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Severe infection and autoimmune disease are associated with increased risk of mood disorders

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Question: Does autoimmune disease or severe infection increase the risk of a mood disorder?

People: 3.56 million people identified through the Danish Civil Registration System who were born between January 1945 and December 1996. Participants who had hospital contact because of infections or autoimmune disease up to the age of 65 years were followed up for hospital contacts for mood disorders from their 16th birthday up until 31 December 2010.

Setting: Denmark, January 1977–December 2010.

Risk factors: Autoimmune diseases or severe infections as coded in the Danish National Hospital Registry (ICD-10 and ICD-8). Infections included sepsis, hepatitis, gastrointestinal infections, skin infections, pregnancy-related infections, respiratory infections, urogenital infections and central nervous system infections (HIV or AIDS were excluded). A person was classified as having an autoimmune disease if they had one or more of 30 listed conditions, which were further subdivided into those with and without suspected presence of brain-reactive antibodies. Initial onset of autoimmune disease or infection was defined as the first inpatient or …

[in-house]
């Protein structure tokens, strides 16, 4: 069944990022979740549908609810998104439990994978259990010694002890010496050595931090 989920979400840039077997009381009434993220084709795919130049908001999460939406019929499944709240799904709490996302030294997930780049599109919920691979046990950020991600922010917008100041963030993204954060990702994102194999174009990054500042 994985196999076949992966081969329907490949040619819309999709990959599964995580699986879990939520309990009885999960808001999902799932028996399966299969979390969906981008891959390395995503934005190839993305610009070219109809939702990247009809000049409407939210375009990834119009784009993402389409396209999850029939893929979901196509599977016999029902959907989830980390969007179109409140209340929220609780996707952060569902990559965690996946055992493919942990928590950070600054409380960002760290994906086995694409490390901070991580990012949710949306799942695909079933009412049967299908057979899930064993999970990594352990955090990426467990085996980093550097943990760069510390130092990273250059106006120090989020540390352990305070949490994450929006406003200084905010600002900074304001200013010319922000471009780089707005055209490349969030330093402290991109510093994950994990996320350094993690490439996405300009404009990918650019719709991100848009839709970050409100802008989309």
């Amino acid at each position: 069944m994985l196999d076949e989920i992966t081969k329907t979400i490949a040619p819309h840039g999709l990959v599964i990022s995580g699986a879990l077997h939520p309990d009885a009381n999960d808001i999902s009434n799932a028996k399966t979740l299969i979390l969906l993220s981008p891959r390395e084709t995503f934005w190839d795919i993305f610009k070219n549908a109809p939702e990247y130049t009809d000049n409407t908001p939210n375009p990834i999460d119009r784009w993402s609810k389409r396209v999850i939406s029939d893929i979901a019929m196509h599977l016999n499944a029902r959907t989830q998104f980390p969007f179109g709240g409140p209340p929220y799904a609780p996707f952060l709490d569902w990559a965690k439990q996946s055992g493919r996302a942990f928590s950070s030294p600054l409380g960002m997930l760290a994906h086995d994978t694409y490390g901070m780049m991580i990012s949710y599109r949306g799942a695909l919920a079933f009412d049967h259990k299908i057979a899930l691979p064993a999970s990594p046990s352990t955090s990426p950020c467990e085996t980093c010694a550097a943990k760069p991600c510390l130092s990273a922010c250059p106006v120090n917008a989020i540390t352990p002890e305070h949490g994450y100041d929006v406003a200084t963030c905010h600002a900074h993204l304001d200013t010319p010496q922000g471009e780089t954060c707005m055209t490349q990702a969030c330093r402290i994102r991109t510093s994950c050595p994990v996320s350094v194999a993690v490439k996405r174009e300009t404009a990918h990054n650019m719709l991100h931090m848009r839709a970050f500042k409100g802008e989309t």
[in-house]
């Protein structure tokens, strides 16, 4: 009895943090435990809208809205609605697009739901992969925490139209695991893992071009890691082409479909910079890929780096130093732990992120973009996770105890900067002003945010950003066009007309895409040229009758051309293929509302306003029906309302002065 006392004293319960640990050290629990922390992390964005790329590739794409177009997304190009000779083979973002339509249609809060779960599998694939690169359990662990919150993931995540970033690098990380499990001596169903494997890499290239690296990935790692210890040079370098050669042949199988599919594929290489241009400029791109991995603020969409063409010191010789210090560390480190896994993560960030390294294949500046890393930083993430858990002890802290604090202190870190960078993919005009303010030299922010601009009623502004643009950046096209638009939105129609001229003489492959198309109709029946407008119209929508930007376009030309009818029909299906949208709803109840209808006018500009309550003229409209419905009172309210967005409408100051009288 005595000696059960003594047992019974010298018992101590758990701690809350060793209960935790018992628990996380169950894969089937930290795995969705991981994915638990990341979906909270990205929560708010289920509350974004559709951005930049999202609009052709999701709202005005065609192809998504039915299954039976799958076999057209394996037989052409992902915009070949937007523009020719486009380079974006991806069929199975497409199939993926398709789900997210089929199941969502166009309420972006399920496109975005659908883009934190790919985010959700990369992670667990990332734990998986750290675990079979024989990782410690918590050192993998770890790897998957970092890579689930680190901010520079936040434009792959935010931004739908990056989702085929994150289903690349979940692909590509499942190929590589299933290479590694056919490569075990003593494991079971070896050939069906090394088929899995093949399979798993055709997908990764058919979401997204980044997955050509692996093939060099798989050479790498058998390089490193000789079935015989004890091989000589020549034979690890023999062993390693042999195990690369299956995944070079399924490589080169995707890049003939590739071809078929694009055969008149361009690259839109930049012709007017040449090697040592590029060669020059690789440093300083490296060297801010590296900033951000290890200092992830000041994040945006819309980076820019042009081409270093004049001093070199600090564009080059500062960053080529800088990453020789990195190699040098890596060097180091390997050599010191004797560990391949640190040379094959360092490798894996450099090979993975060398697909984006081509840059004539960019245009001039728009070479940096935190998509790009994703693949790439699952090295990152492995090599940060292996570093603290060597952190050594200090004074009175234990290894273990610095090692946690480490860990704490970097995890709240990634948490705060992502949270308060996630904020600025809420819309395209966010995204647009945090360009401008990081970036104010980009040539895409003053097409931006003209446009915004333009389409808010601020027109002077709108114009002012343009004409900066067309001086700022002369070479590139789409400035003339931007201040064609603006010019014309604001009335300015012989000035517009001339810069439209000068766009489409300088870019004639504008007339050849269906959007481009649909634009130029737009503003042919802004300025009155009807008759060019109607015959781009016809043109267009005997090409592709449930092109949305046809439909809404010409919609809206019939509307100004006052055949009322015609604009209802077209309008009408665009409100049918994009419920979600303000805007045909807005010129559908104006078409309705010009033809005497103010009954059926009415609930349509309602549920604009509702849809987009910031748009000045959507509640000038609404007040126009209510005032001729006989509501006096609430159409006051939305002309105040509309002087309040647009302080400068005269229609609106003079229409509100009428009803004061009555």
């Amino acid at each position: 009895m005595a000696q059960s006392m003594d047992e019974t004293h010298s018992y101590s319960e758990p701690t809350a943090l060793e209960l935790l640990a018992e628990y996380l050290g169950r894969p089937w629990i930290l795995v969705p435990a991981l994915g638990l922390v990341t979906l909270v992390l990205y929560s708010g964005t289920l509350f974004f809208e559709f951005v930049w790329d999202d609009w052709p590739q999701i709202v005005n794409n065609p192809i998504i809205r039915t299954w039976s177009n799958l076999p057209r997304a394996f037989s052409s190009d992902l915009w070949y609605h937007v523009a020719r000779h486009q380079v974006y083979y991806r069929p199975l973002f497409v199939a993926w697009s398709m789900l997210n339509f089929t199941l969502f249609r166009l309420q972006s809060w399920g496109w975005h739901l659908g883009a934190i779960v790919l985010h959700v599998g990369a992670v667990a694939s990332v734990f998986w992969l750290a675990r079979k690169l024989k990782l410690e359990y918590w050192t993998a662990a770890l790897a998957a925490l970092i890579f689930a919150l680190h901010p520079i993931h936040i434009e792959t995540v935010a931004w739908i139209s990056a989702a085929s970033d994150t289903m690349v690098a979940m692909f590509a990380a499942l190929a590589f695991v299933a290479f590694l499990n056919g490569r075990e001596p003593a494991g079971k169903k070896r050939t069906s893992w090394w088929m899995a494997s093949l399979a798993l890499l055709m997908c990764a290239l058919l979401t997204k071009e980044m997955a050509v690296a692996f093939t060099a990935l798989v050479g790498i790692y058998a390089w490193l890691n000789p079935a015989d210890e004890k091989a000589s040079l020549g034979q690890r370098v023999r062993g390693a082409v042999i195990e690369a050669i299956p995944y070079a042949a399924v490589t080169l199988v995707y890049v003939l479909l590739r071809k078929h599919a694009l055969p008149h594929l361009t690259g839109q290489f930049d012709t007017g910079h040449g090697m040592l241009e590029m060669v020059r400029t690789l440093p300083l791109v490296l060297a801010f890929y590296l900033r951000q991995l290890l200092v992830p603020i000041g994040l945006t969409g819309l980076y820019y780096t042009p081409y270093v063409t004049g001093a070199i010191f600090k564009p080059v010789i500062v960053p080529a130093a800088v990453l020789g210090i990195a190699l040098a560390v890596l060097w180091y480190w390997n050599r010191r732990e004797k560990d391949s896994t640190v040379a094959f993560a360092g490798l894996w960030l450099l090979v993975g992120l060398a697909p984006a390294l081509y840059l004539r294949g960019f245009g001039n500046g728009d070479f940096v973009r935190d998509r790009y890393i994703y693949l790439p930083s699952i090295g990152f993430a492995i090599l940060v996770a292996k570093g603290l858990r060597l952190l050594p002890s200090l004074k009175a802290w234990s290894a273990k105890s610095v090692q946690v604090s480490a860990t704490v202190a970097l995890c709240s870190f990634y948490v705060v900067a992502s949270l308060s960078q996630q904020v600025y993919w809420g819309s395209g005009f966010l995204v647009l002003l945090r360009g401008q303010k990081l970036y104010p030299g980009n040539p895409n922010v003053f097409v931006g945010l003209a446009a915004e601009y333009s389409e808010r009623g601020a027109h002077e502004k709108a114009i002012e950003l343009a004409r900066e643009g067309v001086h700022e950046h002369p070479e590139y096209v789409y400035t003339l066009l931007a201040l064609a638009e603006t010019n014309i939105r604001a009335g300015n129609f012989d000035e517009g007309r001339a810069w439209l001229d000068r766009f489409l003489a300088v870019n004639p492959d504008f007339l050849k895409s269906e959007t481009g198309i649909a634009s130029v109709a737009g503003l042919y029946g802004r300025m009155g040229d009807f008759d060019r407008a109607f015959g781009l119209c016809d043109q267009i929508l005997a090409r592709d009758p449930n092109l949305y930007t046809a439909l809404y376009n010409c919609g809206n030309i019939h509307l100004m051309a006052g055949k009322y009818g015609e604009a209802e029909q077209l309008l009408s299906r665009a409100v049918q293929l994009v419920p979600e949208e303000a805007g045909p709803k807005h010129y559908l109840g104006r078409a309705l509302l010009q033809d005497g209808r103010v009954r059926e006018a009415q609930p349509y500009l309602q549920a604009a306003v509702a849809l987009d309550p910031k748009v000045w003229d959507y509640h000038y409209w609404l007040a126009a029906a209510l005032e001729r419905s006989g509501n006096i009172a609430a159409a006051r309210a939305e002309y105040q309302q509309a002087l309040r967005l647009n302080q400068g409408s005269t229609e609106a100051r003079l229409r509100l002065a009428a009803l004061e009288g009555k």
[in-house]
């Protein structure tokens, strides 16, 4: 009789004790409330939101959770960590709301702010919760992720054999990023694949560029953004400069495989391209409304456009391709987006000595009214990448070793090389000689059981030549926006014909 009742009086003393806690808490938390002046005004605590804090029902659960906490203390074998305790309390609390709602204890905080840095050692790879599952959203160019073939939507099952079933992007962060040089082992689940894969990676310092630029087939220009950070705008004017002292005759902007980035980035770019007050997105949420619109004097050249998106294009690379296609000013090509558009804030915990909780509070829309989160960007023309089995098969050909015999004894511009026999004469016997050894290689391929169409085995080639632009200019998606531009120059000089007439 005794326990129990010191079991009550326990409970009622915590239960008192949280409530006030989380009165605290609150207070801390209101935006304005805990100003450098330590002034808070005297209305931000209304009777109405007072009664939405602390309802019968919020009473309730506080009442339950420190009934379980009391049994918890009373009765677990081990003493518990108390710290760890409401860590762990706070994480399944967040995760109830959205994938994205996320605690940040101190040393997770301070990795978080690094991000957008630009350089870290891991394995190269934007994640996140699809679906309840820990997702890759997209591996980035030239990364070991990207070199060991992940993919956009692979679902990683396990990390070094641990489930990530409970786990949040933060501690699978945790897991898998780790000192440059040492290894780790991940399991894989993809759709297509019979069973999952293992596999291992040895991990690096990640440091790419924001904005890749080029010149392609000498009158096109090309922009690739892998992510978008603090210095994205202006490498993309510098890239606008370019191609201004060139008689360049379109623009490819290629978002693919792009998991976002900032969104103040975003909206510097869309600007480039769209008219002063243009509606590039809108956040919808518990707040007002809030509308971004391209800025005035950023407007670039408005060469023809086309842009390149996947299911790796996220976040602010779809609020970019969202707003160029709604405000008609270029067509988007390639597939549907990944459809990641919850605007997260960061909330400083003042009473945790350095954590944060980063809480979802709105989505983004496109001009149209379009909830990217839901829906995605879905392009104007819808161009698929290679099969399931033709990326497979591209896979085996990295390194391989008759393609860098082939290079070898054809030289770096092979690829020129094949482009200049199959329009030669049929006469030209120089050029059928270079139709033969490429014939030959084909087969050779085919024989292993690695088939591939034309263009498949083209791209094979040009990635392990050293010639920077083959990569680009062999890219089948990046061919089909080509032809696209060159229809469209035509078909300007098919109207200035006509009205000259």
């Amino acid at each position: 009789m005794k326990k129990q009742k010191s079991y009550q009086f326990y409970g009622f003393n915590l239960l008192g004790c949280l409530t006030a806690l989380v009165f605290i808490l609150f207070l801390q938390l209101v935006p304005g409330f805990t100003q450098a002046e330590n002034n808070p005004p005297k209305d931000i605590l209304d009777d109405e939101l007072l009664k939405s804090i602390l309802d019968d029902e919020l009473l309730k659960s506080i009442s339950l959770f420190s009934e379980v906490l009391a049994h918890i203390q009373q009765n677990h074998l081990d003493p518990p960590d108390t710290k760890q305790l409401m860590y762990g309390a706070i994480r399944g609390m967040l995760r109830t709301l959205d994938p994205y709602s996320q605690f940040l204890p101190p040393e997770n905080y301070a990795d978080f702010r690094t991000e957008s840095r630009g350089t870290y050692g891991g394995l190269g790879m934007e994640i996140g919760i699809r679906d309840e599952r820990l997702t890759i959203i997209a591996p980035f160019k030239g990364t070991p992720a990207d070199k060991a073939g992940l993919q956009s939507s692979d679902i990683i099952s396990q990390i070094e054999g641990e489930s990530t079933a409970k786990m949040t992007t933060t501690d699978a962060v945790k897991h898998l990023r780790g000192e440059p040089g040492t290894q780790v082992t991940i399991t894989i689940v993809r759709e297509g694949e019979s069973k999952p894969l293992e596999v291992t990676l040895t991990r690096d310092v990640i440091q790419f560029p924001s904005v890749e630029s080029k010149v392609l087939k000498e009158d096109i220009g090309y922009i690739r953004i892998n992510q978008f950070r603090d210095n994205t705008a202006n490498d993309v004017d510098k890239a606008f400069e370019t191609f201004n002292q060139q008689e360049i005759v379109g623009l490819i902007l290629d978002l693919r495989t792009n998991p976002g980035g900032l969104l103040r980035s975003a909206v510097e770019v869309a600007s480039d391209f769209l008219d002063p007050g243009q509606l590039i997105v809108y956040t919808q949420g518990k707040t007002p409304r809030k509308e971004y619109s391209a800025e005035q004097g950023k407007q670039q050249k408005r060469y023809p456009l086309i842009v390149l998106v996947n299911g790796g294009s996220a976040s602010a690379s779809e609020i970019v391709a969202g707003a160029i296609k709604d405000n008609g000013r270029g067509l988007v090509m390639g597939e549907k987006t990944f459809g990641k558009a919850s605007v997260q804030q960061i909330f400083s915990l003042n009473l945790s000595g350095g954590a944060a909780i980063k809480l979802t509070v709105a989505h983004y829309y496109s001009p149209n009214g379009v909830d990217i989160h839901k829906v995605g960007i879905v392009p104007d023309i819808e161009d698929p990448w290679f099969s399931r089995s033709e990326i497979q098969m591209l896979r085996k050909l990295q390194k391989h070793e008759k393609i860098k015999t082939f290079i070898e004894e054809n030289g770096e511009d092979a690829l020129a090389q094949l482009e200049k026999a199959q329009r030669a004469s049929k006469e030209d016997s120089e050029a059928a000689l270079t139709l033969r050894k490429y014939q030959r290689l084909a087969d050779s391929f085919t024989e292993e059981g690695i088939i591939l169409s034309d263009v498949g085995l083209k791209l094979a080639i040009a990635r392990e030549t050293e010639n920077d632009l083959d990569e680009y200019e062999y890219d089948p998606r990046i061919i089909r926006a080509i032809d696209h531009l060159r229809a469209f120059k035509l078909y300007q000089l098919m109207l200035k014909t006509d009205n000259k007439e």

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  • Sources of funding: Stanley Medical Research Institute and National Institute of Mental Health (NIH grant 2T32HL007713-21).


  • Competing interests None.